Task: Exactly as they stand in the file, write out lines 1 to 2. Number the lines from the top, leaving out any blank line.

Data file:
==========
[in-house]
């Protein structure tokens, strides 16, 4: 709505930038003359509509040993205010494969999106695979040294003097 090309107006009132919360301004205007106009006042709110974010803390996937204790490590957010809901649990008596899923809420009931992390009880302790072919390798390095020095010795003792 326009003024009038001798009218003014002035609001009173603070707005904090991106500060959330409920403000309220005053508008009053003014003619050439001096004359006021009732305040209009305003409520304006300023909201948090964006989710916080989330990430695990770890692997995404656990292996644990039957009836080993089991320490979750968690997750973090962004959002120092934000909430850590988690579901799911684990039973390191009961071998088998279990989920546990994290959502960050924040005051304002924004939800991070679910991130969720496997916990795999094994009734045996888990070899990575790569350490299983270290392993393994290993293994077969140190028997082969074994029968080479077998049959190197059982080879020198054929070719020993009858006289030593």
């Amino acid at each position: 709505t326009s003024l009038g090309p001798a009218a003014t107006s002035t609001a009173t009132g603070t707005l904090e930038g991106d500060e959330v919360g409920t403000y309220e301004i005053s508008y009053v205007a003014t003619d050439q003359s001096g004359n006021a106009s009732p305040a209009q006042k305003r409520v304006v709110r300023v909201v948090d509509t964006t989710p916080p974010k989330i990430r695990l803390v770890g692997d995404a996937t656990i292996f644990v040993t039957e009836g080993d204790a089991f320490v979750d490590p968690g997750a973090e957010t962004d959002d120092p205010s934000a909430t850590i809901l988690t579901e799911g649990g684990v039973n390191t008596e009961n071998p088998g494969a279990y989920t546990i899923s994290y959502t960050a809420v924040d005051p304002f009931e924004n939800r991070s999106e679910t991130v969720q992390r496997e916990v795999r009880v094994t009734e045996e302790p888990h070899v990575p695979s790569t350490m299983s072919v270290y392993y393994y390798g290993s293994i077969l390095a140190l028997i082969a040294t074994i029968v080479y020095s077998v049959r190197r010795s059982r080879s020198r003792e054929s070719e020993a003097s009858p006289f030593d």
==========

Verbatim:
[in-house]
């Protein structure tokens, strides 16, 4: 709505930038003359509509040993205010494969999106695979040294003097 090309107006009132919360301004205007106009006042709110974010803390996937204790490590957010809901649990008596899923809420009931992390009880302790072919390798390095020095010795003792 326009003024009038001798009218003014002035609001009173603070707005904090991106500060959330409920403000309220005053508008009053003014003619050439001096004359006021009732305040209009305003409520304006300023909201948090964006989710916080989330990430695990770890692997995404656990292996644990039957009836080993089991320490979750968690997750973090962004959002120092934000909430850590988690579901799911684990039973390191009961071998088998279990989920546990994290959502960050924040005051304002924004939800991070679910991130969720496997916990795999094994009734045996888990070899990575790569350490299983270290392993393994290993293994077969140190028997082969074994029968080479077998049959190197059982080879020198054929070719020993009858006289030593």